It will be difficult to come to an agreement that pleases all parties, if the lengthy discussion at the last meeting of ANC2F's Community Development Committee (CDC) is any indication. From the summary of the meeting on ANC2F's website: "Several members of both the Committee and community rebuked what they felt was a closefisted $15,000 in financial support..."

The developers did not think they were closefisted. A leader of the development team -- Robert Knopf, Senior Vice-President of the Quadrangel Development Company -- said: "I think we've gone out of our way to accommodate everyone's request."

A few minutes later, a committee member told Knopf had an "argumentative attitude".

"You'd have an attitude too, if it were your money," Knopf shot back.

Jockeying for a piece of the PUD

PUDs are complex animals governed by a bewildering variety of laws, regulations, and customs. Lawyers get paid handsomely to understand them. My understanding, by comparison, is rudimentary.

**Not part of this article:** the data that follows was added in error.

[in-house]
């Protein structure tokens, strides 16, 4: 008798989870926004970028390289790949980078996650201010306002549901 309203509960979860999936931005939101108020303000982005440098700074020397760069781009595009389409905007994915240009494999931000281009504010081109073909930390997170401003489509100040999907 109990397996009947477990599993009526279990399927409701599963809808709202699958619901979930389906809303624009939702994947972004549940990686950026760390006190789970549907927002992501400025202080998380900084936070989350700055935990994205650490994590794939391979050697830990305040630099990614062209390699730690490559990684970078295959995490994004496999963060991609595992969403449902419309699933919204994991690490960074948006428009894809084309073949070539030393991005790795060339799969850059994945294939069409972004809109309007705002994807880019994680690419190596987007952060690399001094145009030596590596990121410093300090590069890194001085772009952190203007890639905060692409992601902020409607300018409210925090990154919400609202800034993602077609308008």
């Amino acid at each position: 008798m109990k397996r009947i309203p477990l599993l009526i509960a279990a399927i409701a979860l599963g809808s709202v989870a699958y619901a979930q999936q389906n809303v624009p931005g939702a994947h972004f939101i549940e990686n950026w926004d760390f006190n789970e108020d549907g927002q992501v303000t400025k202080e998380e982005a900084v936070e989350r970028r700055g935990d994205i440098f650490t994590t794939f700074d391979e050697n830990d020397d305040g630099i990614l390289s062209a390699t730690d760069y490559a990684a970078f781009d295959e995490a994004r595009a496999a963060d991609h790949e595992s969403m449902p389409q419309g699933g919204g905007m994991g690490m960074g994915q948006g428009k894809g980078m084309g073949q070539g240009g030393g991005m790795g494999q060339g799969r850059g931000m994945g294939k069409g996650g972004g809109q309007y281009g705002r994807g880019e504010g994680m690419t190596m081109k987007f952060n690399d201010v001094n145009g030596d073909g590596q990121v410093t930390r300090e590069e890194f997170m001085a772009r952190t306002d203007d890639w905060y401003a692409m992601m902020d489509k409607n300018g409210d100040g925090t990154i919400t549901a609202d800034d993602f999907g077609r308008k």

However, I believe that the money or other benefits that developers are supposed to hand over to the community as part of a PUD are in theory supposed to defray or help repair damage that the proposed development will cause. For example, this development may render one or two small parks nearby (specifically, 10th Street Park and Samuel Gompers Park) less inviting during construction and more in need of cleaning up after the construction is finished. 

So, groups of "friends of" these parks came forward to ask for a contribution to upkeep and improvement as part of the PUD. At the meeting, a representative of the developers said that a group that supports one of the parks asked for an annual contribution of $500. The developers consulted with DC zoning officials and discovered they don't like open-ended commitments of money. So the developers are now offering a one-time payment of $2,500 to each park. The supporters of Samuel Gompers park have accepted the offer, the developers reported. But there was some confusing talk later in the meeting about whether this was really the case.